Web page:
Hell, even microtones are thousands of years old in eastern music. You’d literally have to find a new set of tones that the human ear was physically unable to hear and/or the brain was physiologically unable to process before to have truly original music at this point.

          • Anonymous

            Nonsense. 🙂 Musical inspiration comes from within the soul. 🙂

          • GGG

            Sure, but it’s still all just extensions of art you’ve already experienced, whether you realize it or not.

          • Anonymous

            “The diatonic scale has been used for thousands of years. If you write music with a diatonic scale, you cannot be original by your own measurement.”

            Whoa GGG, we completely agree for once.

            The other Anonymous — the wrong one, hehe — isn’t entirely wrong about the ‘soul’ part, though. Inspiration really does exist. But only as the roof of a house already made of materials we’ve known for centuries.

            Still, that doesn’t change the fact that un-licensed sampling is a no-no. Not that I completely agree with the current copyright laws — I actually think it could be fun to be a bit less anal about the whole thing and cut life +70 down to life, or less. But then again, it’s also satisfying to work within a defined set of rules and limitations.

          • GGG

            Yea, I’m not trying to like tear down genius artists or deny the existence of inspiration. But it doesn’t matter if we’re talking about Mozart or Coltrane or whoever, the most groundbreaking things they did were still rooted in something else. Certainly not to the same degree as literally sampling something, but to say “inspiration is a codeword for theft” is to lack a fundamental understanding of how creativity works.

          • David

            I suspect that most artists (unless they are terminally ill and have young children!) would be happy to cut the copyright term from ‘life + 70’ to just ‘life’ *provided* the copyright is vigorously and effectively enforced. At present copyright doesn’t in practice even last 70 minutes. Complaints about the length of copyright term almost invariably come from people who just don’t believe in copyright at all.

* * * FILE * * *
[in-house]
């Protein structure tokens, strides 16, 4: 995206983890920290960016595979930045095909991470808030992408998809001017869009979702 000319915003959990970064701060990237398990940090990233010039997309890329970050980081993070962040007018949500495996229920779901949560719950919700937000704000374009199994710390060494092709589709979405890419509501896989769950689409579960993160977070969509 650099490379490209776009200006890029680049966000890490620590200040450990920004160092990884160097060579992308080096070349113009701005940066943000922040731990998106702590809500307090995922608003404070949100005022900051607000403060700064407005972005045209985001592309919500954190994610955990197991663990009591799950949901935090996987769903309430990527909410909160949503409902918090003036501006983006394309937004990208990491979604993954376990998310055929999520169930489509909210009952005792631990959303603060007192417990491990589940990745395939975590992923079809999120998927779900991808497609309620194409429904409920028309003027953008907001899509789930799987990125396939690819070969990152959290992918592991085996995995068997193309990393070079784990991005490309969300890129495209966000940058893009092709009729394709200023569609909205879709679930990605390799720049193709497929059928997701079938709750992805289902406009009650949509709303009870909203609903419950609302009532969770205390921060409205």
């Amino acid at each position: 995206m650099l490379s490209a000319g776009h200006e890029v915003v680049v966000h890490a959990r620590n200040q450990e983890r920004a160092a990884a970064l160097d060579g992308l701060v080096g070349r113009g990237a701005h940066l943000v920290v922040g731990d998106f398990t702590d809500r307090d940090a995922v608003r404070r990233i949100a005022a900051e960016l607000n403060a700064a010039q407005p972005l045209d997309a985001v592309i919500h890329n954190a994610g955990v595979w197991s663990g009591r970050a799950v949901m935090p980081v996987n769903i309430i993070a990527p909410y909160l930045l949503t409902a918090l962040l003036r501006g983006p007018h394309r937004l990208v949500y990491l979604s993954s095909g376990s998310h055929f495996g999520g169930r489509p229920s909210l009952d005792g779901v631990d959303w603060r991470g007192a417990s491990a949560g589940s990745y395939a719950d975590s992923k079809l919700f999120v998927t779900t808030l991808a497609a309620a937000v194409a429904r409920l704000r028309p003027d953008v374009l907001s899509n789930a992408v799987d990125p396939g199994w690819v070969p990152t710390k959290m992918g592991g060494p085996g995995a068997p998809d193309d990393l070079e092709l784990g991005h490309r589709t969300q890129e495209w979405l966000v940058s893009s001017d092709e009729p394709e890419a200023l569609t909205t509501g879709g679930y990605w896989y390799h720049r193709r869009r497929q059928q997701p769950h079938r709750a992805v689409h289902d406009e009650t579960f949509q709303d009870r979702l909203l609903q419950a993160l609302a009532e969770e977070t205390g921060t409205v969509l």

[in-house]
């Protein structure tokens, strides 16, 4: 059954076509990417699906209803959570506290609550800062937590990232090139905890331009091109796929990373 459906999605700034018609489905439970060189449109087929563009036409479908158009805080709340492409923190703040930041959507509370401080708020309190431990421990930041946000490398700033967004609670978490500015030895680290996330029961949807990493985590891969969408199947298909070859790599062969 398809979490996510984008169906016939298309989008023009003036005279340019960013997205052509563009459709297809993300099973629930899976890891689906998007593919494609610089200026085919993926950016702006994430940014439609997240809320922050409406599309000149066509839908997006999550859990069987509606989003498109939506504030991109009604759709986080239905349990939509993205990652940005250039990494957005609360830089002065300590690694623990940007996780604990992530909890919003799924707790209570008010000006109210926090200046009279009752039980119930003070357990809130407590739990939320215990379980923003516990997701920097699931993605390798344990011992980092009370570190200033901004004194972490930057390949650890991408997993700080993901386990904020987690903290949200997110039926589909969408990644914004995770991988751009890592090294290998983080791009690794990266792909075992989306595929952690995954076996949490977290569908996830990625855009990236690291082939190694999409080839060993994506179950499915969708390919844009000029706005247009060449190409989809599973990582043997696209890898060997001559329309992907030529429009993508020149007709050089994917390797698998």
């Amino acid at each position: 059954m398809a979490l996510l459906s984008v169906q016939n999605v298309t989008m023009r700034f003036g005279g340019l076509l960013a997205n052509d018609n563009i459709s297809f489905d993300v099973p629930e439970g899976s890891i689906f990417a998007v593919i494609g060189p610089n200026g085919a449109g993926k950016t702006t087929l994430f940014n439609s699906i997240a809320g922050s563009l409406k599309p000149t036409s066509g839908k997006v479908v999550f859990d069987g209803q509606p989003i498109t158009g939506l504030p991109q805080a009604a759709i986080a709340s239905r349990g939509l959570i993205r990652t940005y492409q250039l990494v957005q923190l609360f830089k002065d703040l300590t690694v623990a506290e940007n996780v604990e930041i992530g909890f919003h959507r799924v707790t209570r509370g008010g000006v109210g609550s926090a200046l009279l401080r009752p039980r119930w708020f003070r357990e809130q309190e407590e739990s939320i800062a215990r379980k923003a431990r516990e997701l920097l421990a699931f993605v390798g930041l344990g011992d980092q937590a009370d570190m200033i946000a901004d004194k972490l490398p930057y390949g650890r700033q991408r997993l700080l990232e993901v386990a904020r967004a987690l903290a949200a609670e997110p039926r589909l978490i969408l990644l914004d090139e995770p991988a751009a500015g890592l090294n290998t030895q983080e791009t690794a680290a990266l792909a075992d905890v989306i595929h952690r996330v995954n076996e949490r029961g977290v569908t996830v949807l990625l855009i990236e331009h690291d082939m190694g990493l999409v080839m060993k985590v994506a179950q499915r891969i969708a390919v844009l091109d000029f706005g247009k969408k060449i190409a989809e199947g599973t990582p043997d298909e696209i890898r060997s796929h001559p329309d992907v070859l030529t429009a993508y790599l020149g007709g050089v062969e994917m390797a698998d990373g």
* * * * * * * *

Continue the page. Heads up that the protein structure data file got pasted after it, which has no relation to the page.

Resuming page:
As to the nature of originality, of course all artists are influenced by previous work, if only to react against it. There is a spectrum of originality from those artists who make only minor variations on an existing style to those who create something as revolutionary as The Rite of Spring. But there is an important difference between the general influence of an existing style, and borrowing identifiable elements from a specific work. In the latter case the author of the specific work should be entitled to a share in any financial rewards, and this is in fact broadly where copyright law draws the line.

          • Anonymous

            “I suspect that most artists (unless they are terminally ill and have young children!) would be happy to cut the copyright term from ‘life + 70′ to just ‘life’ *provided* the copyright is vigorously and effectively enforced

            Yes, yes, yes!

            You do raise an important point about ill parents, though. So there’s a lot of variables and details to look into.

            But I think everybody has to give a little now. In fact, I would MUCH prefer to cut the current period way down — perhaps to 30, 20 or even 10 years — IF the laws were enforced, IF Google stopped sending my customers straight to the Pirate Bay, and IF the ISPs did what they’re supposed to do: Block stolen content.